Review: “Thirteen Moons” by Charles Frazier

indexThirteen Moons by Charles Frazier. Random House. 422 pages.

Charles Frazier is the author of Cold Mountain, a book I thoroughly enjoyed. This book, also set in the Smoky Mountains, has much of the same feel of his first novel, which won him the National Book Award. However, I found that it lacked the necessary dramatic tension to keep my attention through the entire 422 pages.

Thirteen Moons is the story of a boy of the early 1800s who is sent at age 12 to work as an apprentice at a trading post in the Cherokee Nation, which exists at that time in the western Carolinas. It spends a lot of time describing life in that time and culture, and his unexpected love for a young girl named Claire that continues throughout his life and throughout the length of the book. It follows him throughout his life as an adopted Cherokee Indian, Indian chief, merchant, senator, and colonel during the American Civil War.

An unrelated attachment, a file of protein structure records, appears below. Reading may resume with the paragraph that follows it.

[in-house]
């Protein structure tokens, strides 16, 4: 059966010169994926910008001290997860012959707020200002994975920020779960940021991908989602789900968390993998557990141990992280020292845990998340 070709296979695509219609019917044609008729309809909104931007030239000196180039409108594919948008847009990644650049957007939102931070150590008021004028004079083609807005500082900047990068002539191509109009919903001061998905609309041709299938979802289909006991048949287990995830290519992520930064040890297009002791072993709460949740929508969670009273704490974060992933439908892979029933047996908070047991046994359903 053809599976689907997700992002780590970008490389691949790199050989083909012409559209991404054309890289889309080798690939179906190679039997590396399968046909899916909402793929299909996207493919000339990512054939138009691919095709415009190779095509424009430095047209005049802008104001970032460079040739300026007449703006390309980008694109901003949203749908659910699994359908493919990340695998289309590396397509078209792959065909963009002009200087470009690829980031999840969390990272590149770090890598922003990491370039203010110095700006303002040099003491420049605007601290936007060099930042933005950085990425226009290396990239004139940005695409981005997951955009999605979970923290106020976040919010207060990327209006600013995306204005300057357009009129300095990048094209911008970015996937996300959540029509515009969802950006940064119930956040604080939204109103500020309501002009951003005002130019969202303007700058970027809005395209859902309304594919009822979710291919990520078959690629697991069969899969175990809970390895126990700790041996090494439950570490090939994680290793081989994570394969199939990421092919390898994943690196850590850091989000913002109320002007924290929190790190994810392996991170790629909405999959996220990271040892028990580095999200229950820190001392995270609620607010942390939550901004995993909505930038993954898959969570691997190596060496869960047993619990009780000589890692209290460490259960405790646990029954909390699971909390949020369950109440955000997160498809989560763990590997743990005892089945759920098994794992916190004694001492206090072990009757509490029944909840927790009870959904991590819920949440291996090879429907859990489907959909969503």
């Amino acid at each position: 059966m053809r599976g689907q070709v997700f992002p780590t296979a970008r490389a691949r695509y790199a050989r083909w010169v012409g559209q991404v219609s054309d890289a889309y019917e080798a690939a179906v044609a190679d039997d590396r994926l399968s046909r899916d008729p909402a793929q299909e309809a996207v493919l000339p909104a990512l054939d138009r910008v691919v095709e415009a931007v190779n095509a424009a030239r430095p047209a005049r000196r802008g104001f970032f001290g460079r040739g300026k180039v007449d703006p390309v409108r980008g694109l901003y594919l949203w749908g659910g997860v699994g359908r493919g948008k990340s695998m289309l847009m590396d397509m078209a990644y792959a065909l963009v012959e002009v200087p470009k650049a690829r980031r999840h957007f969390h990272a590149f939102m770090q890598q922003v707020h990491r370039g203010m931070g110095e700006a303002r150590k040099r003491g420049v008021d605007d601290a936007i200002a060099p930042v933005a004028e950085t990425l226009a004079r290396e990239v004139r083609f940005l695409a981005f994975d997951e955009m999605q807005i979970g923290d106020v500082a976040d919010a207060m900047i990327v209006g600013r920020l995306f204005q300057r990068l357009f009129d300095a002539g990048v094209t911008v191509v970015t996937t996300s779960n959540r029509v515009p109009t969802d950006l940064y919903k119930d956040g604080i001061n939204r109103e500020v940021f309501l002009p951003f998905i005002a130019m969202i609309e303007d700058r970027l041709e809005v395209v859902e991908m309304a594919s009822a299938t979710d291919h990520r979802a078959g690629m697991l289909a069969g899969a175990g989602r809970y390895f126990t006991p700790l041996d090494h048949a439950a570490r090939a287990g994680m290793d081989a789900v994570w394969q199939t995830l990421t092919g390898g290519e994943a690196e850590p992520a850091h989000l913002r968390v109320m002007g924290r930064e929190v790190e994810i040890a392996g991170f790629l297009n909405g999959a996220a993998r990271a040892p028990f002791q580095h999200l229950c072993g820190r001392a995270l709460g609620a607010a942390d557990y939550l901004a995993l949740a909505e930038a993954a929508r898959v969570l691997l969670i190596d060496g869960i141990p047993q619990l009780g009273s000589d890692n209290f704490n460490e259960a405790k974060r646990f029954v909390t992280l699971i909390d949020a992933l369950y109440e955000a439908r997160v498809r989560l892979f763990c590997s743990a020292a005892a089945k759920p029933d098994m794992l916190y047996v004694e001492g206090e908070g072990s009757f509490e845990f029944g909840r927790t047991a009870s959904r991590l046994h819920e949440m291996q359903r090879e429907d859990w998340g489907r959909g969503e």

And for the most part, this book is really a love story between the main character, Will, and Claire, the girl he is obsessed with for his entire life. The problem is that they are only together for a portion of the time of the story. The rest of the story is filled with descriptions of other individuals who surround Will and interact with him in varying degrees as he goes through his life.

I enjoyed his colorful description of characters in Cold Mountain and his attention to detail, and Frazier does the same thing here to a grand degree. But what he provides in description he lacks in drama. The story kept my interest well for the first hundred pages, then dragged for the rest of the book.

It’s an interesting book for what it is, but I found it too slow for anything entertaining.

I give it three out of five stars.